0

I just saw a sentence:

It is said that history repeats itself. Meaning what we did 600 years ago might repeat itself.

Here the word meaning has been used at the beginning of the sentence.

Is it grammatical?

Can I use that means instead of meaning?

2 Answers 2

1

Yes and Yes

In this construction, the word "meaning" has exactly the same meaning as the two-word phrase "that means". It expands on and explains the previous text.

However, the quoted example using "meaning" is grammatical, and is a common and natural construction. There is no grammatical reason to avoid it. The choice is purely one of style.

3
  • How about: "You can also use this word MEANING to work hard." Is the word "meaning" used as a PARTICIPIAL PHRASE in this example?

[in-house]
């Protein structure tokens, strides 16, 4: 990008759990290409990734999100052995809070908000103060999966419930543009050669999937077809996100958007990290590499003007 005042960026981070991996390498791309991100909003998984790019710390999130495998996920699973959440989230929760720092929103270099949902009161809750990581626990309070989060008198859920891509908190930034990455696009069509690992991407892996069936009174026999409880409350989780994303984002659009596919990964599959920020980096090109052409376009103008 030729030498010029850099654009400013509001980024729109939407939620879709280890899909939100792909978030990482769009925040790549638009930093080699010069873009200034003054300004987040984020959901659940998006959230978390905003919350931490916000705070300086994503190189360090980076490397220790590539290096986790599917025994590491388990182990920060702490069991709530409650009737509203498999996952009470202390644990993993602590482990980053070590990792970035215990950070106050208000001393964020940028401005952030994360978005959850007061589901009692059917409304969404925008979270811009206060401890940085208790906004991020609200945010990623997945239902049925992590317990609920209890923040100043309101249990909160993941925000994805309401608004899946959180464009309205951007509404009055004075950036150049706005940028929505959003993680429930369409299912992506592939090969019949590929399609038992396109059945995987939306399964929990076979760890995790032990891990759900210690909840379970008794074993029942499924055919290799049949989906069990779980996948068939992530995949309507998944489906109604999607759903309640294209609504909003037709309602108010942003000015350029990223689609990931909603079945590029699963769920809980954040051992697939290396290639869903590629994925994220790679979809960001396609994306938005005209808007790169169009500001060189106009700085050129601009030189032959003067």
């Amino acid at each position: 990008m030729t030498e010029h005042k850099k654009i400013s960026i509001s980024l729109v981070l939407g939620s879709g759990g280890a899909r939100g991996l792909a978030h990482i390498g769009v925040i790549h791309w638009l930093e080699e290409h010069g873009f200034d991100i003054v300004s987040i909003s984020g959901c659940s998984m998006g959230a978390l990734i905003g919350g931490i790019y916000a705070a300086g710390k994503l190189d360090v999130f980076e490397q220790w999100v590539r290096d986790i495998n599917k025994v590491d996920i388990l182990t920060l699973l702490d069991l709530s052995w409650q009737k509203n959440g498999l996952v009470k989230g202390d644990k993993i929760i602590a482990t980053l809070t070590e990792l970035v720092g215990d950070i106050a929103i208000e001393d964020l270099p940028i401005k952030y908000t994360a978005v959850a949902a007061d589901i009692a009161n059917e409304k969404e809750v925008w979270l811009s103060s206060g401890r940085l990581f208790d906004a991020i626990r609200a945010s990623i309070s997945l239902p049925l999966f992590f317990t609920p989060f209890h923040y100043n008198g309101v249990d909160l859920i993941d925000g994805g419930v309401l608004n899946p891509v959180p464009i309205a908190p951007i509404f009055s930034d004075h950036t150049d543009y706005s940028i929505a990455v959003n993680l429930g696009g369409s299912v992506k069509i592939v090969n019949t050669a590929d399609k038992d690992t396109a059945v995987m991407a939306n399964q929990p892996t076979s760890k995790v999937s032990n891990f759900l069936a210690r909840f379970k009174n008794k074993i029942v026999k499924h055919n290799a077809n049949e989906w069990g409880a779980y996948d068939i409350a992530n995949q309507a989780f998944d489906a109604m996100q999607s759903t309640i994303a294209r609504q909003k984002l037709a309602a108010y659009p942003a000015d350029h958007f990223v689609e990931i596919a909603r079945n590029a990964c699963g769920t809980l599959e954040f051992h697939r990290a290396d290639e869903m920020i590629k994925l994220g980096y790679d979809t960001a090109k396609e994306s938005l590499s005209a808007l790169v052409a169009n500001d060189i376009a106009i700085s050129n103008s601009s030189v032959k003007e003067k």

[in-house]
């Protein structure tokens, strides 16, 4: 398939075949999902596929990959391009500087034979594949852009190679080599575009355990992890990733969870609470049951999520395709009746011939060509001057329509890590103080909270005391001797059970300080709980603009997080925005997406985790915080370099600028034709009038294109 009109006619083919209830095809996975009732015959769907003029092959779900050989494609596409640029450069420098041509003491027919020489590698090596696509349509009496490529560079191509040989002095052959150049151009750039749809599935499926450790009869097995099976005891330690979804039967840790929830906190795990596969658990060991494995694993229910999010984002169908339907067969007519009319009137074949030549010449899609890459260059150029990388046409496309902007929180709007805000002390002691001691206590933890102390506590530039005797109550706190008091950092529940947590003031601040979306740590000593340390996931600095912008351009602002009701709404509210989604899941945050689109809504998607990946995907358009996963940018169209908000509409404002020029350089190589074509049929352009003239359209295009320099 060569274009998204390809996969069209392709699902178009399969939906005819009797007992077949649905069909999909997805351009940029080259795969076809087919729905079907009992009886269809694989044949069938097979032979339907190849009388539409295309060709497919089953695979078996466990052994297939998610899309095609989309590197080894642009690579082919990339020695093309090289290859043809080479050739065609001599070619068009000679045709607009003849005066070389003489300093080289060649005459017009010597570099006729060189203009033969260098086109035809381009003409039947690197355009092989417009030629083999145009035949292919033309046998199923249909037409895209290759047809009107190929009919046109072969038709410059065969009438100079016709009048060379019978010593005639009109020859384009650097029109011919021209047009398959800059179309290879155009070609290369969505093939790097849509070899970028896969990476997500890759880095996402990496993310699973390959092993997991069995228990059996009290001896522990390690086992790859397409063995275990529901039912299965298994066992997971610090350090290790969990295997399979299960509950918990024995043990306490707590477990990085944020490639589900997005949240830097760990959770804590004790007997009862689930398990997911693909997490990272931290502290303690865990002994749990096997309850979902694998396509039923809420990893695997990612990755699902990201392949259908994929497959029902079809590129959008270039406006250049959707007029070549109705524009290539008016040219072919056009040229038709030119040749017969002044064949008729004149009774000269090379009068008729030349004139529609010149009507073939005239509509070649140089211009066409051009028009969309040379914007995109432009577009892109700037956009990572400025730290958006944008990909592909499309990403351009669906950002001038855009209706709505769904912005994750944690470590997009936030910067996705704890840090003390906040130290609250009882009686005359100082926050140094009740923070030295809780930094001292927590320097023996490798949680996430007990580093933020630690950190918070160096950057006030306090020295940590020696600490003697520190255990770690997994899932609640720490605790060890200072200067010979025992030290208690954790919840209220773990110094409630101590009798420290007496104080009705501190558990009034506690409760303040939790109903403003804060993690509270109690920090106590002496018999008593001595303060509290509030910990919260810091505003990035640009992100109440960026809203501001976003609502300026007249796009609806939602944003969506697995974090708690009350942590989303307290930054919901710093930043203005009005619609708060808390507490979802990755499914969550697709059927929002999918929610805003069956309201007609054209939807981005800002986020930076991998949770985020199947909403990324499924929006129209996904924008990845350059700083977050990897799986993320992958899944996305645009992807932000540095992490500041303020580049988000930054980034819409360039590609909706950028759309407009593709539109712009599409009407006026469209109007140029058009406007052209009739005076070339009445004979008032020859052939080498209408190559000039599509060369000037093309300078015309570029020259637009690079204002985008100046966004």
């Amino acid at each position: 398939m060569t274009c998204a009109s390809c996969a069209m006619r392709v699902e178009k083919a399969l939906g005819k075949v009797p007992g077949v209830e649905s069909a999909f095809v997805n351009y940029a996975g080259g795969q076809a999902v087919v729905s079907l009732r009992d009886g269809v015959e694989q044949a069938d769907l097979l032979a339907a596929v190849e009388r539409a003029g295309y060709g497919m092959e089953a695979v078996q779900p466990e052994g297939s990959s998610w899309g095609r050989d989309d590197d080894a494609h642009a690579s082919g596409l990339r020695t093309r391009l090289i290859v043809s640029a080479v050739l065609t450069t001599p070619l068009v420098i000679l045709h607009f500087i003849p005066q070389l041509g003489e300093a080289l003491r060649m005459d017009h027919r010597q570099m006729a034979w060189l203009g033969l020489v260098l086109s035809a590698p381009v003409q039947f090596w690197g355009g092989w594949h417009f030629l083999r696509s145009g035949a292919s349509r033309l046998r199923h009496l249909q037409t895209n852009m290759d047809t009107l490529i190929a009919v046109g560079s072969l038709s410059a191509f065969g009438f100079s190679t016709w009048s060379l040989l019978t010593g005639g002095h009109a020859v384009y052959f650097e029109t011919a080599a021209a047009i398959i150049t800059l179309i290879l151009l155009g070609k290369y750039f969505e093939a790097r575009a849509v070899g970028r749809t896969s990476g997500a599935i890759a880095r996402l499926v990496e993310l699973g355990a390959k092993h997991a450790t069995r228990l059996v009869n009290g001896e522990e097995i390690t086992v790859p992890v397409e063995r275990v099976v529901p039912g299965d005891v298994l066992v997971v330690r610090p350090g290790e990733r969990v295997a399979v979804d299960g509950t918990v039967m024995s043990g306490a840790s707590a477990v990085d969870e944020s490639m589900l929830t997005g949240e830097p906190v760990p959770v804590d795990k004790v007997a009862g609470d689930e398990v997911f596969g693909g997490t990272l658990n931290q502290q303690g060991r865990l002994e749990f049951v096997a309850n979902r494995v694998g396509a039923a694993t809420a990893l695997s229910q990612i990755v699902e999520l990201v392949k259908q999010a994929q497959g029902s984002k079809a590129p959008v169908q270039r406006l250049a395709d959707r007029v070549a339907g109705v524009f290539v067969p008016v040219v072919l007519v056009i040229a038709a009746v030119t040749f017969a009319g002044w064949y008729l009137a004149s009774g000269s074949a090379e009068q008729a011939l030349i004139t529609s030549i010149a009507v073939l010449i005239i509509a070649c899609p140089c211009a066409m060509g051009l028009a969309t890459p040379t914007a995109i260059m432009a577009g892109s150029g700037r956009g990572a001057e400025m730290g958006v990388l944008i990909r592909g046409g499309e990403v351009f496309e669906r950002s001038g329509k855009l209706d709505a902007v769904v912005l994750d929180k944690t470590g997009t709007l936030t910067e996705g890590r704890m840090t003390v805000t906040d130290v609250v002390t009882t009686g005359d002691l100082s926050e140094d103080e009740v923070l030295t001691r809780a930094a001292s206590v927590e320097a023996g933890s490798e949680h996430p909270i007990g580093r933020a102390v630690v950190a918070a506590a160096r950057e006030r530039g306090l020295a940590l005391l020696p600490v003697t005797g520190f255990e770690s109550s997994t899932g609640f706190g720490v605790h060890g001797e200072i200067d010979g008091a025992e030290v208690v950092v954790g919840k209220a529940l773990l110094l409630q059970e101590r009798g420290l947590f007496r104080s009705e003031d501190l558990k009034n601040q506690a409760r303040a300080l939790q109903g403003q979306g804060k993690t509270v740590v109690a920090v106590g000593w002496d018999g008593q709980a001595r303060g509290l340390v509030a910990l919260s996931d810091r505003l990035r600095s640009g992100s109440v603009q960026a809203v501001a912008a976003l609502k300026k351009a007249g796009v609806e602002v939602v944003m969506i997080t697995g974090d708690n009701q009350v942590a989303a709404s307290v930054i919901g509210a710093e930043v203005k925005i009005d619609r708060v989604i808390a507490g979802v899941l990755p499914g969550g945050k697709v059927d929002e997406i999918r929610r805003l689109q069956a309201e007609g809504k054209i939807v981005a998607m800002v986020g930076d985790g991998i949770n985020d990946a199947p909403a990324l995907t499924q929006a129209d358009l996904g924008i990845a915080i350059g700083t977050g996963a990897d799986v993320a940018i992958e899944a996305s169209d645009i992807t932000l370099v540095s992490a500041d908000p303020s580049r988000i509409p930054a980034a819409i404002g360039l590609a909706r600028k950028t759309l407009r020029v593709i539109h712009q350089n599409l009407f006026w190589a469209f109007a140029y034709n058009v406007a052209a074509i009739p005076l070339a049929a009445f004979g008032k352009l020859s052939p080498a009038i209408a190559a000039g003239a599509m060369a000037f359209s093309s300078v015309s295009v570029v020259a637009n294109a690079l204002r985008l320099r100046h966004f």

– user100323
    Sep 28, 2019 at 2:26
  • @user100323 that should be asked as a separate, but related question. I can't tell without more context, but I think "meaning" would be a gerund, or perhaps a present participle, in your suggested sentence. if you ask this as a new question, please provide as much context as possible. Sep 28, 2019 at 3:11
  • @David Siegel It IS to do with style, but I think starting a sentence with 'Meaning' is colloquial: not grammatically correct. Sep 28, 2019 at 8:34
1

It isn't quite grammatical. Meaning what we did 600 years ago might repeat itself is not a perfect sentence. It seems to need a main verb. For that reason That means is much better.

That means what we did 600 years ago might repeat itself.

It would flow even better if you used a colon, or perhaps just a comma, before meaning, and said 'which means'.

It is said that history repeats itself: which means what we did 600 years ago might repeat itself.

The fact that it states something blindingly self-evident makes it hard to improve!

You must log in to answer this question.

Not the answer you're looking for? Browse other questions tagged .